Monthly Investment Outlook – April 2023

Author: Jonathan UnwinDeputy Head of Asset Management and Advisory at Banque Havilland.

The new year rally came to a screeching halt in March with the threat of a fully blown banking crisis seeing the return of  volatility to equity markets and the retreat of Treasury yields to September ’22 levels, as investors pared expectations of excess central bank monetary tightening. Arguably, the collapse of two American banks that focused on the tech sector and the subsequent, more shocking, demise of Credit Suisse are early manifestations of concerns we have expressed for some time over the effects of a year of record-speed rate hikes following over a decade of artificially loose policy. 

While the prospect of a more systemic contagion within the banking and financial sector looks unlikely at this point (the aforementioned banks had idiosyncratic problems, and banks are far better capitalised than in 2008) it is surely inevitable that further shocks are to come, as heavily indebted consumers, businesses and economies are faced with far costlier credit conditions much earlier than they anticipated.

Nervous banks are now likely to lend less, thus hampering growth and denting the value of collateral banks lend against – further reducing lending. While global growth expectations are increasingly less adverse than a few weeks ago, it is difficult to find signs that either the equity market or the bond market are yet realistically pricing in the prospect of at best a stagnating period of growth, let alone a painful recession. Corporate earnings look set to be no better than 2022’s, with valuations yet to reflect this and core inflation (while declining) remains higher and stickier than central banks would like.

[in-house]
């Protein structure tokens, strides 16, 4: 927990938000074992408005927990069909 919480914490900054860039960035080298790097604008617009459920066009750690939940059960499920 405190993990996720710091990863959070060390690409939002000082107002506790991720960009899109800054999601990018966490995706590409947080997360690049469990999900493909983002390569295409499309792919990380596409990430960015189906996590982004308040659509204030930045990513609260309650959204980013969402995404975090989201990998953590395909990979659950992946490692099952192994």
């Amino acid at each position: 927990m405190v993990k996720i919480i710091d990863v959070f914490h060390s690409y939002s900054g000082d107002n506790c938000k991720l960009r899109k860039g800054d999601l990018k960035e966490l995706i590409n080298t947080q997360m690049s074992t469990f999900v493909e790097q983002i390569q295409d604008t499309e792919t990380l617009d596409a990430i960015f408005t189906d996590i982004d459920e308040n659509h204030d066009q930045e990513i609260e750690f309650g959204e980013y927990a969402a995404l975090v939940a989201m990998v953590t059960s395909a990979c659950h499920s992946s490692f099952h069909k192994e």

The chances of a Fed  ‘mis-step’ one way or another looks very likely, with an early  end to  the tightening program potentially allowing inflation to return,  while the maintenance of rates at high levels risks pushing the economy into recession.  We would like to see a clearer reflection of the underlying fundamentals in the financial markets before being confident enough to add further risk to clients’ portfolios.

“ (…) the collapse of two American banks that focused on the tech sector and the subsequent, more shocking, demise of Credit Suisse are early manifestations of concerns we have expressed for some time over the effects of a year or record-speed rate hikes following over a decade of artificially loose policy. ”



Stocks have held on to early gains despite the banking sector turmoil, but they appear increasingly detached from economic reality.


Selective short duration investment grade bonds look attractive and we are wary of taking too much credit risk at this point.


Gold has proven its worth as a diversifier to an investment portfolio through the recent volatility.

Central Bank Rates

CountryCurrent rate3 Months6 Months9 MonthsPeak
US4.824.96 ↑4.72 ↓4.41 ↓4.980
UK2.883.29 ↑3.49 ↑3.48 ↑3.514
EU4.164.50 ↑4.61 ↑4.54 ↑4.616
JAPAN-0.01-0.01 ↑0.07 ↑0.11 ↓0.106

Our sub-asset class views

EQUITIESRRRRRRRRRRDespite the banking crisis and the deteriorating fundamentals most equity markets have enjoyed a strong first quarter. An earnings recession amid stickier inflation warrants caution.
USRRRRRRRRRREquities are being directed by rate expectations at the moment, and while the US economy looks better placed than elsewhere, its’ growth bias makes it vulnerable to earnings revisions.